(He laughs) Seriously, how did you find out? Out of respect, I wasn't going to mention the project, but it somehow leaked out. When I was playing Alatriste, I kept thinking, "He's like a compadrito, like Un Guapo del 900, like an American cowboy. That's logical, if both are derived from the Spaniards of the Golden Age." And then they offered me the role. But things piled up on me. I'd just finished Eastern Promises (by David Cronenberg, due out in October), I'm starting two movies (Good and Appaloosa) and then there's the publicity stuff. The only way to rest and think about how to proceed is by yelling "Stop!", and it's not going to be before August 2008, or later. It's as bad as stopping a train. Of course, you start to break and you need two kilometers to stop completely. So I've asked not to be sent more scripts. I don't want to promise anything I can't fulfill. Un Guapo del 900 is an incredible story. Many writers, including Borges, have given us stories from that era that are very interesting from a social, political and historical point of view, but...I have family and activities that I'm slacking on. I'm referring to painting, poetry, photography, music. I also don't sleep. I need to stop. I don't have enough time for everything. I even work on Sundays. Life is short and I need to stop the ball, sip a bitter mate - it's never missing from my suitcase - and decide how to proceed.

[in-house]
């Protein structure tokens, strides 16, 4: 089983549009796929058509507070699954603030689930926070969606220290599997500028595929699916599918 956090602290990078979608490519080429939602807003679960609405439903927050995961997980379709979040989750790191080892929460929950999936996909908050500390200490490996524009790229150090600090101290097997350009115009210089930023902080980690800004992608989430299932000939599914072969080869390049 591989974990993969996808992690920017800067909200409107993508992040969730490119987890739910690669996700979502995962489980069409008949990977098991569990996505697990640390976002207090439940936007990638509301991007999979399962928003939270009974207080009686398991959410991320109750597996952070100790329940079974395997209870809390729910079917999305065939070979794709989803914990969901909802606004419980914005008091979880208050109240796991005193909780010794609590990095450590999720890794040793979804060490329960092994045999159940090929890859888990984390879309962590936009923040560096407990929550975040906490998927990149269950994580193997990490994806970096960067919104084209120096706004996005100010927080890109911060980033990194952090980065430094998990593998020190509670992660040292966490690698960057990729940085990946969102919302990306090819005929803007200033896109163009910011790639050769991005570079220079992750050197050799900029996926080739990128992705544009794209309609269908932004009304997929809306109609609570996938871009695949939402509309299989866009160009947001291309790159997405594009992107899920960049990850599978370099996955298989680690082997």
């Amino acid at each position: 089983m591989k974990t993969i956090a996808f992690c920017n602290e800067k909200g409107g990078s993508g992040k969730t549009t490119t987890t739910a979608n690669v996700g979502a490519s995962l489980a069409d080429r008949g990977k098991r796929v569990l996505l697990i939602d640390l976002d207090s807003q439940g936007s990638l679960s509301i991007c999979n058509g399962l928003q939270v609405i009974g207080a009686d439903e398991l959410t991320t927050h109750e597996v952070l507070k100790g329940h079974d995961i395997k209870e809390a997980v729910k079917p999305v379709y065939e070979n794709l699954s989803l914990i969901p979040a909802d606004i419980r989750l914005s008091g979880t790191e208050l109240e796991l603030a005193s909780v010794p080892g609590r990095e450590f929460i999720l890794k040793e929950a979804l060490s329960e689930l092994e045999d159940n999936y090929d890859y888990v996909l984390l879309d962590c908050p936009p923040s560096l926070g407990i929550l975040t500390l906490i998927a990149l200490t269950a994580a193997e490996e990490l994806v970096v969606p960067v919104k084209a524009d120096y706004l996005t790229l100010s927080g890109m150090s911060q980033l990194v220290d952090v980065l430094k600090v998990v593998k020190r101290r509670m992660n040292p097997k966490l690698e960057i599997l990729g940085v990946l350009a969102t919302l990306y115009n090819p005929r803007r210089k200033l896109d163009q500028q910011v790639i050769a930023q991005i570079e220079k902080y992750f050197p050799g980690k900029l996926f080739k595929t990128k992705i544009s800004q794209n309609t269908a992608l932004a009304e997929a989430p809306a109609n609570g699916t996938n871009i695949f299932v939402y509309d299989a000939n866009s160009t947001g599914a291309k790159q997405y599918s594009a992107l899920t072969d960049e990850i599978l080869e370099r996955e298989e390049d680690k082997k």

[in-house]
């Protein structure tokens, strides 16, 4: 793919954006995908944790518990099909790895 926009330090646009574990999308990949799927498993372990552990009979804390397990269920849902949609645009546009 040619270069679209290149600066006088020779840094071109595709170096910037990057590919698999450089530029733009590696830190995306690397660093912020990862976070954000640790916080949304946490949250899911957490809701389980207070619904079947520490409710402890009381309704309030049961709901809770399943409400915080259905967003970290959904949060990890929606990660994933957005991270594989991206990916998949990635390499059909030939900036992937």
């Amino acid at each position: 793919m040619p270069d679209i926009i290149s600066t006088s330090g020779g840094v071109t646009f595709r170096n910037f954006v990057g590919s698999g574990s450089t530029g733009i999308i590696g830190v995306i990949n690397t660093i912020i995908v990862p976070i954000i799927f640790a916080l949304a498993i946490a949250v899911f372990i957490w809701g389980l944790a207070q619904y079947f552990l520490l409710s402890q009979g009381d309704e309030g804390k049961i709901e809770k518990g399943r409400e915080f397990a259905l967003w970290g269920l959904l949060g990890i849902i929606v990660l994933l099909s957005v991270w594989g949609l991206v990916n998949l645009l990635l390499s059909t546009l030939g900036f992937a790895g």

You mentioned the word family. Since your separation/divorce almost a decade ago from singer Exene Cervenka - leader of the Punk Band X - you haven't been known to have an official relationship, even though you've kissed goddesses onscreen like Sandra Bullock, Gwyneth Paltrow, Liv Tyler and, including, if we're not mistaken, Naomi Watts herself. Do you plan to try again or has solitude trapped you?
True, you're not mistaken about Naomi. Anyway, if I had a relationship I wouldn't tell you. To have a relatively normal and sane relationship I've learned that it's preferable for people not to find out. And I try to keep it to myself.
As a kid, did you like any Argentinean women?
Obviously, several. Famous ones? Susana Gimenez, when her career was just starting. Gorgeous. An icon. I was about 10 and I patently remember her. Her and the picture cards of Los Matadores. Did I tell you that yesterday my idols gave me a signed blue and red t-shirt?
That gives us a nice closing to the interview. And if it looks like San Lorenzo de Almagro will win the championship soon, then what?
Wow. (He says thanks again for the pin - the seventh one the journalist has given him since 2003 - before speaking.) I'll do everything I can to come back. To return again.
Last edited: 4 May 2007 09:05:28